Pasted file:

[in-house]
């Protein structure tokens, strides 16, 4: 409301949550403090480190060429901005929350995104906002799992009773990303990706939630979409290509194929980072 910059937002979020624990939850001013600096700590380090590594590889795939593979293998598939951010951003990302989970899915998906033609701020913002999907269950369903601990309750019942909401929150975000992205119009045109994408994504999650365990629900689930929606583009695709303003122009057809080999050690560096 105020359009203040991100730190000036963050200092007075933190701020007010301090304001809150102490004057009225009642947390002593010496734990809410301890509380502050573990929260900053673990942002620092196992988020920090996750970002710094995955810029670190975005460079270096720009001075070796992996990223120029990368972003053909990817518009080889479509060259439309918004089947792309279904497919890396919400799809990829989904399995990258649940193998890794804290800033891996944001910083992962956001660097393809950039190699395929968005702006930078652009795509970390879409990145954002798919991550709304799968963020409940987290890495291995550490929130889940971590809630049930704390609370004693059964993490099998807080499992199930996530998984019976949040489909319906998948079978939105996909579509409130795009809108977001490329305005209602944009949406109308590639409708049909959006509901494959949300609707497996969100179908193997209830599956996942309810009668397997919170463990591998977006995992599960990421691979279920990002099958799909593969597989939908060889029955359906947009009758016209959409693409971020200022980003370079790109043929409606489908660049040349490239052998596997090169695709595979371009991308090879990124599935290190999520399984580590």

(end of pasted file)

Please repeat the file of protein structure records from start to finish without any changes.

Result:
[in-house]
């Protein structure tokens, strides 16, 4: 409301949550403090480190060429901005929350995104906002799992009773990303990706939630979409290509194929980072 910059937002979020624990939850001013600096700590380090590594590889795939593979293998598939951010951003990302989970899915998906033609701020913002999907269950369903601990309750019942909401929150975000992205119009045109994408994504999650365990629900689930929606583009695709303003122009057809080999050690560096 105020359009203040991100730190000036963050200092007075933190701020007010301090304001809150102490004057009225009642947390002593010496734990809410301890509380502050573990929260900053673990942002620092196992988020920090996750970002710094995955810029670190975005460079270096720009001075070796992996990223120029990368972003053909990817518009080889479509060259439309918004089947792309279904497919890396919400799809990829989904399995990258649940193998890794804290800033891996944001910083992962956001660097393809950039190699395929968005702006930078652009795509970390879409990145954002798919991550709304799968963020409940987290890495291995550490929130889940971590809630049930704390609370004693059964993490099998807080499992199930996530998984019976949040489909319906998948079978939105996909579509409130795009809108977001490329305005209602944009949406109308590639409708049909959006509901494959949300609707497996969100179908193997209830599956996942309810009668397997919170463990591998977006995992599960990421691979279920990002099958799909593969597989939908060889029955359906947009009758016209959409693409971020200022980003370079790109043929409606489908660049040349490239052998596997090169695709595979371009991308090879990124599935290190999520399984580590």